Early laparoscopic cholecystectomy beneficial for biliary colic

Clinical question: 
What are the benefits and harms of early versus delayed laparoscopic cholecystectomy for patients with biliary colic due to gallstones?
Bottom line: 
Based on evidence from only 1 trial with a high risk of bias, it appears that early laparoscopic cholecystectomy (<24 hours after diagnosis of biliary colic) decreases the morbidity during the waiting period for elective laparoscopic cholecystectomy, decreases the rate of conversion to open cholecystectomy (0% v 20%), decreases operating time (by about 15 minutes), and decreases hospital stay (by 1 day). Fourteen patients (35%) required 18 hospital admissions for symptoms related to gallstones during the mean waiting period of 4.2 months in the delayed group – equivalent to 11 admissions per 100 persons per month.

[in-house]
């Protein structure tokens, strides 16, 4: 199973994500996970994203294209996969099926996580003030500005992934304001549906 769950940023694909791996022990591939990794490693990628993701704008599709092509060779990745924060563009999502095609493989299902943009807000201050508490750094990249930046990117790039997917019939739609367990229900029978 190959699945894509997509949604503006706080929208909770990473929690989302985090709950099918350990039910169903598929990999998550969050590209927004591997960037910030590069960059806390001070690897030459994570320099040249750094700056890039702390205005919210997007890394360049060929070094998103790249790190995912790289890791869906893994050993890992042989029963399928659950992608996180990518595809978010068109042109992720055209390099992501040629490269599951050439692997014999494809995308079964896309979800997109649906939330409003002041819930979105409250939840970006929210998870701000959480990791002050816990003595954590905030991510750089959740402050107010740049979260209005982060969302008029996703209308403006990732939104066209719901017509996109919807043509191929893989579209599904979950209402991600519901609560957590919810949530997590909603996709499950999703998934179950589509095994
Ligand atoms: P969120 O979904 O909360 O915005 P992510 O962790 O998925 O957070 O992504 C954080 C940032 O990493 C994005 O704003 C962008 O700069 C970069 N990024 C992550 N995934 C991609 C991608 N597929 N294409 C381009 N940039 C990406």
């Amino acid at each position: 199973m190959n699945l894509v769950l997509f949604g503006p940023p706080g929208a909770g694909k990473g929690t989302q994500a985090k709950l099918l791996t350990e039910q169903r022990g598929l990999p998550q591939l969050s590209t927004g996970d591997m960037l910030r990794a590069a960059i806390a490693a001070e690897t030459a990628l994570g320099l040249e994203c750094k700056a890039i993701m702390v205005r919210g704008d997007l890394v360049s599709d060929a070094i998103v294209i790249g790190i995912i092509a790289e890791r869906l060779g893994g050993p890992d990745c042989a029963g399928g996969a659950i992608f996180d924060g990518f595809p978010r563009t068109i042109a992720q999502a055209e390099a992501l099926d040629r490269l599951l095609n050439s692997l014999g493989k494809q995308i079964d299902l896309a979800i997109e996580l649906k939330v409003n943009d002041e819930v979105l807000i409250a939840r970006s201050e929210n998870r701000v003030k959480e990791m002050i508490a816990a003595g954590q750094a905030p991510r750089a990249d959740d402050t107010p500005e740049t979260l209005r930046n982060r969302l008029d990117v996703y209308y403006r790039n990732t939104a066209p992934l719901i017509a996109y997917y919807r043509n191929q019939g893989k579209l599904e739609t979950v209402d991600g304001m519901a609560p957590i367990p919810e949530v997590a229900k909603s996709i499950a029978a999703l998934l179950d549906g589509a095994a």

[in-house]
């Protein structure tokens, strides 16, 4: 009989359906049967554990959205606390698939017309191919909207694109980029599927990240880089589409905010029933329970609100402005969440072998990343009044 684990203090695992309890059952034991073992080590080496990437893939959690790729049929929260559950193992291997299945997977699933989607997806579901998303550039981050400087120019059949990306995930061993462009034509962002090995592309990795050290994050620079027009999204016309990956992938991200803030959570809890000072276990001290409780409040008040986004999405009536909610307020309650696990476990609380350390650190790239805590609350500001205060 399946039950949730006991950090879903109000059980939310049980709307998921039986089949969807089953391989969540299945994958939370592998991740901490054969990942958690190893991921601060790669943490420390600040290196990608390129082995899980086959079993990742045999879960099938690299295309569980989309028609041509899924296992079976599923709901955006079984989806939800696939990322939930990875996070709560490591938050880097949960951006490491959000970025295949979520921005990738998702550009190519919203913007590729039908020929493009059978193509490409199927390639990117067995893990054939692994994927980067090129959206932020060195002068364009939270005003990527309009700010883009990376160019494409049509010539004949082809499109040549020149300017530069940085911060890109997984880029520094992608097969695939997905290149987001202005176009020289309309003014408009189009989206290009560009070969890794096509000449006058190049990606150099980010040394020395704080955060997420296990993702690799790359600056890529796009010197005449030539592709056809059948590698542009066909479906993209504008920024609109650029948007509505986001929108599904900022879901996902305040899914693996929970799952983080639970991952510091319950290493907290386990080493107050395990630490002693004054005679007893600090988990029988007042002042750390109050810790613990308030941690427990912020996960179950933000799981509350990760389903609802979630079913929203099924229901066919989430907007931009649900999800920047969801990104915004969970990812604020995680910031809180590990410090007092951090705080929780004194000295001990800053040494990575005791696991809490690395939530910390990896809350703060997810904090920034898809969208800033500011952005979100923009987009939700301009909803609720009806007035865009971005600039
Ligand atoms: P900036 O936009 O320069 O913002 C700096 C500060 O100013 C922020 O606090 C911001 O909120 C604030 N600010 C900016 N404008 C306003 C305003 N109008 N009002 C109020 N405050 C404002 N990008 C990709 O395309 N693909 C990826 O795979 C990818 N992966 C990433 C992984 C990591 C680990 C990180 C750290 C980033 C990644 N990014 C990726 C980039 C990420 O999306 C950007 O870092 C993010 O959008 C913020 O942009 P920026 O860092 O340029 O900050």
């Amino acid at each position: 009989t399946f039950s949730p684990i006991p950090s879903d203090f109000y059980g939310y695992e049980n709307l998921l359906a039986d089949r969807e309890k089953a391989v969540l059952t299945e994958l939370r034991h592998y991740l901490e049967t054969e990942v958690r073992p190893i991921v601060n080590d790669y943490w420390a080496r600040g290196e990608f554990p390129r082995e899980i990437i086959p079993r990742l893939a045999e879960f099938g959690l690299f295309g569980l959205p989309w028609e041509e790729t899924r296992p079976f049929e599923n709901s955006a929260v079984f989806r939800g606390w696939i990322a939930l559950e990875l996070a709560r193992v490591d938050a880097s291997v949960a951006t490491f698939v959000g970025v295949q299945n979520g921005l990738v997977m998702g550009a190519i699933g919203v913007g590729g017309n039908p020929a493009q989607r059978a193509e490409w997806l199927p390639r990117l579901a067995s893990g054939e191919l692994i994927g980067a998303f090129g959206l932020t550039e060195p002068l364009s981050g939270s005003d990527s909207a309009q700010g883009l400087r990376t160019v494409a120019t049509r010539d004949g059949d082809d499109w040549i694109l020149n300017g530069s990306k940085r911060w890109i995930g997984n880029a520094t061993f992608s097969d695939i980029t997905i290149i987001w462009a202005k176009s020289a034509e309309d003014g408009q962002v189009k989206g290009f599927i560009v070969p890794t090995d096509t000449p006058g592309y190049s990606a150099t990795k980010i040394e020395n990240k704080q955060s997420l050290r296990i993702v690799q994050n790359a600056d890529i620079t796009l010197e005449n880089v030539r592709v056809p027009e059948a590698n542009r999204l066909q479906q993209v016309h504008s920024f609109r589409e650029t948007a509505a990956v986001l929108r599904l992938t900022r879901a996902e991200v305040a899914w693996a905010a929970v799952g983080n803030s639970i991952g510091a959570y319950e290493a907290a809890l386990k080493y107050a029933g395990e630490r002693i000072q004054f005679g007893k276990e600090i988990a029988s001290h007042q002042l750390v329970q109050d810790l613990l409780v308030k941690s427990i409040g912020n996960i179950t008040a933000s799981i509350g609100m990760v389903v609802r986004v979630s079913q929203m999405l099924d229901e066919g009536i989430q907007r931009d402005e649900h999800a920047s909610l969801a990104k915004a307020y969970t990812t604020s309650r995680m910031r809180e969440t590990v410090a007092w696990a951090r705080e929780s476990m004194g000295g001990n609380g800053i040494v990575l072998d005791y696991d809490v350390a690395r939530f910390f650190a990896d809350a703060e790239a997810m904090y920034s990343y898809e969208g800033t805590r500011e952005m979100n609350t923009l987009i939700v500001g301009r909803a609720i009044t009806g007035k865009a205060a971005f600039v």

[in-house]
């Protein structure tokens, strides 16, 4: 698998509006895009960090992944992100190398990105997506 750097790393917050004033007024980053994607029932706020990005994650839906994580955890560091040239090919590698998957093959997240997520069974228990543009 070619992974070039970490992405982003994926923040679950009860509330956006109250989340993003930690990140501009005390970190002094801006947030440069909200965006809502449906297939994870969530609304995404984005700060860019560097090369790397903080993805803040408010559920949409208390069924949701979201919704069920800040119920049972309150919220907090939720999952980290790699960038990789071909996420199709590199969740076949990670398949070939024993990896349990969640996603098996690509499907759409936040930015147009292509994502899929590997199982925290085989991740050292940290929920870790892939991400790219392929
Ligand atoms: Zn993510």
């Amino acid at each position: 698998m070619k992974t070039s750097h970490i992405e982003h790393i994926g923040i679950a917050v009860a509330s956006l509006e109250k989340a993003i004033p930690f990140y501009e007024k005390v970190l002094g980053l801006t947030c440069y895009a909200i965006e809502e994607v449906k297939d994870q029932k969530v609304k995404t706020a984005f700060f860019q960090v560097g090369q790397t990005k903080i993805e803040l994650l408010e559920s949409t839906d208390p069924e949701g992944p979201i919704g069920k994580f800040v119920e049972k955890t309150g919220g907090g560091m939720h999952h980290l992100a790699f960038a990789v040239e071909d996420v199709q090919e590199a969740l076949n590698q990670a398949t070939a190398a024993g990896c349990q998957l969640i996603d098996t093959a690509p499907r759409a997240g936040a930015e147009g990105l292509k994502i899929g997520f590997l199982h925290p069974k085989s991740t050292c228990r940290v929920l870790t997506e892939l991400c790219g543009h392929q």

These results are based on 1 trial which involved only 75 patients, and had a high risk of systematic errors due to unclear allocation concealment and lack of blinding and sample size calculation.
Cholecystectomy for symptomatic gallstones is one of the commonest abdominal operations performed. Laparoscopic cholecystectomy is usually performed on a delayed (elective) basis for gallstone pain (without gallbladder inflammation), ie, biliary colic, but can be performed as an emergency surgery. Patients can develop life-threatening complications while waiting for surgery.
Review CD#: 
January, 2009
Authored by: 
Brian R McAvoy